And of course she did manage, although it wasn’t easy: the people who control the papers and the rubber stamps had to be bribed with gold one by one, and then transportation had to be paid for, first by donkey train over high mountains along narrow roads from Bitlis to Erzeroum, where my brother Henry was born in 1905, and from Erzeroum to Trabizon, where a ship carried them to Constantinople, and then to Marseilles, where they all; had to work to raise money for the train ride across France to Le Havre, where again they had to work until there was enough money to put everybody on the ship that sailed to New York — a long crossing, far below in the ship, in steerage, where hundreds of families prepared their own meals and made sleeping places on the floor, followed at least by the fear and terror of Ellis Island. Everybody was “bono” except Lucy, my mother’s mother herself, and somebody with a rubber stamp said she would have to go back to Bitlis. The whole family went mad. The situation was unbelievable for hours, in which the heard died in everybody, and the old woman, then scarcely forty years of age, said, “Do not despair. God will put forth his hand.” And the next day her eyes were examined again, and almost as if it meant nothing, nothing at all, somebody else with a rubber stamp stamped her papers and said, “Bono.” And thus the family was not deprived of its force, authority, intelligence, wisdom, and faith.

What had made you so alone? I kept wondering what had made us all so alone, even when many of us were together, and what it was, I felt, was at least partly the people with the power, with the paper, with the rubber stamps, the enforcers of the rules and regulations, a whole world full of such people. They scare a man. They are killers.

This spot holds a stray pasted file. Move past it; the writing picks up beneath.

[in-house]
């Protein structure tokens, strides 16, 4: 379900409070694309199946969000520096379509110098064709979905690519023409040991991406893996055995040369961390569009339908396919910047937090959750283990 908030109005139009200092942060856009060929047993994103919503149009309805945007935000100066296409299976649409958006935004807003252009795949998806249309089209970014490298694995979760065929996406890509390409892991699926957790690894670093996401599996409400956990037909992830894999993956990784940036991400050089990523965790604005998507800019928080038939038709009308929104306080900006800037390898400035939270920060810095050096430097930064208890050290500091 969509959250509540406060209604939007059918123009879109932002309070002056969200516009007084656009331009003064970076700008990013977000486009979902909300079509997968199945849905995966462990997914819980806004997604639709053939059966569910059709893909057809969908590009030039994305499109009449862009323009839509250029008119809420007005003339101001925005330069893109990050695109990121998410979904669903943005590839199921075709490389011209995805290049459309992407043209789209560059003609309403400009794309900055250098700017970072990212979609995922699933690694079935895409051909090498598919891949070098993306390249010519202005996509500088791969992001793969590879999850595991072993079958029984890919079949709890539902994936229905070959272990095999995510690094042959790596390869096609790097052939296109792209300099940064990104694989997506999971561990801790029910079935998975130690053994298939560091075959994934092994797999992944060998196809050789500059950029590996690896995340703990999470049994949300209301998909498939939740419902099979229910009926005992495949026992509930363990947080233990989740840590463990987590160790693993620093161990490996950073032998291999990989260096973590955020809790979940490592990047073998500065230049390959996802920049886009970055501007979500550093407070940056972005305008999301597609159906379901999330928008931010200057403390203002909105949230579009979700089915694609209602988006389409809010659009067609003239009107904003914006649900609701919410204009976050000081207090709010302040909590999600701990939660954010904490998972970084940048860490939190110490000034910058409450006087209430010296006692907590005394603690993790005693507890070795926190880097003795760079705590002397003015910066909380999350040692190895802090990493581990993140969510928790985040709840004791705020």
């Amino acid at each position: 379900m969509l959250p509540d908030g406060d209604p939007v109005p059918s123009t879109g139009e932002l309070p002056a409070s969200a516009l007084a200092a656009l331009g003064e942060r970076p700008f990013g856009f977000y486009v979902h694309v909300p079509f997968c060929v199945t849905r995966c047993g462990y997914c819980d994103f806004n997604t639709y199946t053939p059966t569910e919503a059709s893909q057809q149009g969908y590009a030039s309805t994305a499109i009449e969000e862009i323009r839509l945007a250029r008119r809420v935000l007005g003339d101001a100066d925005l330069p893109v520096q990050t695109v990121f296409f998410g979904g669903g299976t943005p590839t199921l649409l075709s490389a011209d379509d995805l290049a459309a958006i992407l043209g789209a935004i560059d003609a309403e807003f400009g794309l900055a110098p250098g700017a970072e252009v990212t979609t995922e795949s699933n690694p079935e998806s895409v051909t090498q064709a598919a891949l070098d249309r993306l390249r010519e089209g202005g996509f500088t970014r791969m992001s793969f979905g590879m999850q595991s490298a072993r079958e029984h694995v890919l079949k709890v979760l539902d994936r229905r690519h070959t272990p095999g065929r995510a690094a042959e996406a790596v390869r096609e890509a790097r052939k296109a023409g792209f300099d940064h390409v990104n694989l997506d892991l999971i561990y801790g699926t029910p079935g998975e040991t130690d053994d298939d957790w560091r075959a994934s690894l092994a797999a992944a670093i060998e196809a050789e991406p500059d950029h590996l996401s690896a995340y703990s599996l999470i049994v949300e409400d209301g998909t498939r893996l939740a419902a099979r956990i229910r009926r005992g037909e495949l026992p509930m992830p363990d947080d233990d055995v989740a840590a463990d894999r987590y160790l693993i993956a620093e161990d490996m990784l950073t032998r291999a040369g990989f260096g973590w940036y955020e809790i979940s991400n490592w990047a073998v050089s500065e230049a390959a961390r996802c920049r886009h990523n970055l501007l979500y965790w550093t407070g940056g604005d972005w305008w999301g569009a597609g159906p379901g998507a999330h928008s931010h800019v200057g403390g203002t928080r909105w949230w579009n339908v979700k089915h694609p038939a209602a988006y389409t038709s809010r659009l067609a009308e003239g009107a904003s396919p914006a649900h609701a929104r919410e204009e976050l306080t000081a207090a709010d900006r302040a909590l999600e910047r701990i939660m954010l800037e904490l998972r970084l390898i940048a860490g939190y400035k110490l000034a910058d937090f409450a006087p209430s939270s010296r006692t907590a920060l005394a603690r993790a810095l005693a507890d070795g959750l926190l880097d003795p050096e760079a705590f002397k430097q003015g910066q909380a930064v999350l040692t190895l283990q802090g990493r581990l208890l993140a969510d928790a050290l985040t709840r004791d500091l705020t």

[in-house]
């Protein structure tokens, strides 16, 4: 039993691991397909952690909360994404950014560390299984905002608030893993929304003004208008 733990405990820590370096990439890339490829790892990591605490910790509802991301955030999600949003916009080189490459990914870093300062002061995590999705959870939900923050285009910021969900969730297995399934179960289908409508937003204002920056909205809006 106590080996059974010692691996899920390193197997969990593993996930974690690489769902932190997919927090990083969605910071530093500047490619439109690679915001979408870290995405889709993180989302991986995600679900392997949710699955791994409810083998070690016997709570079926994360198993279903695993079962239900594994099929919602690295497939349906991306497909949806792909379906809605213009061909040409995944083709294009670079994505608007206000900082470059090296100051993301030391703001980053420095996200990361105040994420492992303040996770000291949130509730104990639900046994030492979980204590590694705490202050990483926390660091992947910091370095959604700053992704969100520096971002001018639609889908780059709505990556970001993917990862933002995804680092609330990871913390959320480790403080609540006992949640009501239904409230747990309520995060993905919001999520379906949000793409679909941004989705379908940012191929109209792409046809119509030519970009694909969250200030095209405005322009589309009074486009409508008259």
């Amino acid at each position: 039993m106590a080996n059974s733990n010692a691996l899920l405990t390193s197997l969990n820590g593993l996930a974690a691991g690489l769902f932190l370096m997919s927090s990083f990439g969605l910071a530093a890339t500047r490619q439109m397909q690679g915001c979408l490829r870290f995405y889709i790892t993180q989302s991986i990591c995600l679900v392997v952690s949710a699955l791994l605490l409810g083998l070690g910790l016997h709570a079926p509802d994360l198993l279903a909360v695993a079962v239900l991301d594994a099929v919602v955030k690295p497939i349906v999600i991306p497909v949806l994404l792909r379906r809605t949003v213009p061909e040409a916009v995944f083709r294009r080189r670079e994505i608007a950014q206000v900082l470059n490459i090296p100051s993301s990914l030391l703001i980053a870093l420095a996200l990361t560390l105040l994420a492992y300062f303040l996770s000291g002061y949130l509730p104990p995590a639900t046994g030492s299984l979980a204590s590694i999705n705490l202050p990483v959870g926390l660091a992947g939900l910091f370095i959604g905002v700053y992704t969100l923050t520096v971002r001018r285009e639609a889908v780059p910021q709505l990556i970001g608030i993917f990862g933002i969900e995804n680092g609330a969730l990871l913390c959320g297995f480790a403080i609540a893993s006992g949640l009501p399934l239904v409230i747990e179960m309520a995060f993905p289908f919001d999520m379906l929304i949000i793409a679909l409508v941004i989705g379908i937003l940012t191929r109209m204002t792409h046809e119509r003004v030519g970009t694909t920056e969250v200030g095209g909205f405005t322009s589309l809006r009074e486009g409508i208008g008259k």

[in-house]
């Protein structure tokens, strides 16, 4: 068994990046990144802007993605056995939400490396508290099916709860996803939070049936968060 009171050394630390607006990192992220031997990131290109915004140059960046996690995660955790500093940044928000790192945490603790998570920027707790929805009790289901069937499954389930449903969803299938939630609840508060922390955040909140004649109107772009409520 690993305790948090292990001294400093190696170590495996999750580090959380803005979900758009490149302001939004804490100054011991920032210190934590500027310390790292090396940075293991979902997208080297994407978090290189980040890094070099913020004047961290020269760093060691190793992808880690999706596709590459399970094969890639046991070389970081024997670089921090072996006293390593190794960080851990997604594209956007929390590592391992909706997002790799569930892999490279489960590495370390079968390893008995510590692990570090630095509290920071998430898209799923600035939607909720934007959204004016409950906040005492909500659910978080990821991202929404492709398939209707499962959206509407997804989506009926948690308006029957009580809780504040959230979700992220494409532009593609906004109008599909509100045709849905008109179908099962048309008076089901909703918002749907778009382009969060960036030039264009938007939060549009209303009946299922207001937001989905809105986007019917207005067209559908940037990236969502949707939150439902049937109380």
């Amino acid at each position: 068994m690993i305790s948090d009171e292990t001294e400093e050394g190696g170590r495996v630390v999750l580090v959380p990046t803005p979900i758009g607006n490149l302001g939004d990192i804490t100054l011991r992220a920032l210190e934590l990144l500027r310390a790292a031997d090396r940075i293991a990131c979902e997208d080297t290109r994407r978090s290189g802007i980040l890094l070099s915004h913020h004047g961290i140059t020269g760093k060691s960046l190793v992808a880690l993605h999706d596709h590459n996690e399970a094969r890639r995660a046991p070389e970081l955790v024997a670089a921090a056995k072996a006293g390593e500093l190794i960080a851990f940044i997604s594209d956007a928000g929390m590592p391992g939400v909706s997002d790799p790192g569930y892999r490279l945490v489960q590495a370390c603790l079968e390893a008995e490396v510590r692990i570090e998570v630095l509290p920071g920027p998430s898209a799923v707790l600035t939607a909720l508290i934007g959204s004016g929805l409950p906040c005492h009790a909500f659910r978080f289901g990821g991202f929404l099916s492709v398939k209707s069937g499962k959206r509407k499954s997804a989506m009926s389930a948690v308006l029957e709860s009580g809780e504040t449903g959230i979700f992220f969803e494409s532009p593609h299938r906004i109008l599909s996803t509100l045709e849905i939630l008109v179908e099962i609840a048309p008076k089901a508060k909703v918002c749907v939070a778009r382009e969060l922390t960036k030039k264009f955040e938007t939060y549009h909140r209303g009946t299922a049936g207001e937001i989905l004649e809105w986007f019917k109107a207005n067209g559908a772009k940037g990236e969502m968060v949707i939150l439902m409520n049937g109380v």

After we finally arrived at your vineyard you took us to your cow and milked her and invited us to drink fresh milk. It was warm and seemed all right, but an hour later, while we were out jackrabbit hunting, we both threw up. We saw a couple of the big loping jackrabbits but they were too far away to shoot, and then we came back to your little shack house, and you served us a good dinner of stuffed tomatoes, bell peppers, and cucumbers, with flat bread and yogurt. Ad then we sat down in your parlor while you played Armenian records on the wind-up phonograph. The music was proud, beautiful, and lonely. And then we both began to fall asleep and you took us to our beds.

Hovagim, sleeping in your house was something I couldn’t understand when I woke up in the morning. There was a smell of sorrow and loneliness in my nostrils, and I couldn’t remember where I was, but I knew I wasn’t in my own bed in my own home. And then I remembered, I was at Hovagim’s house. I got dressed and went out and ate figs straight from the big tree, and them my brother Harry came out, and he ate some figs, too. And he said, “It feels funny sleeping on somebody else’s house, doesn’t it?” And I said, “Did you feel it, too?”

Pretty soon we saw you coming from tour ditch where you had been guiding water to your vines, and you said in English, “All right, boys, now we eat.” And you fixed us tea and fried dough, or new bread, into which we stuffed white cheese, and we ate boiled eggs and slices of dried beef, and lots of parsley and mint and fresh tomatoes and cucumbers sliced lengthwise.

And then you harnessed the hold horse to the carriage ad we set out for home. That’s all, Hovagim. But it was one of the great experiences of my life, don’t ask me why. It just was. I guess it was your kindness and aloneness. It certainly wasn’t the milk fresh from the cow — that stuff’s poison.

I saw you around town for a couple more years, and then all it was was a matter of remembering.

I hope both of the boys got out of it alive, even if they lost their names, because under any name I think they would be O.K.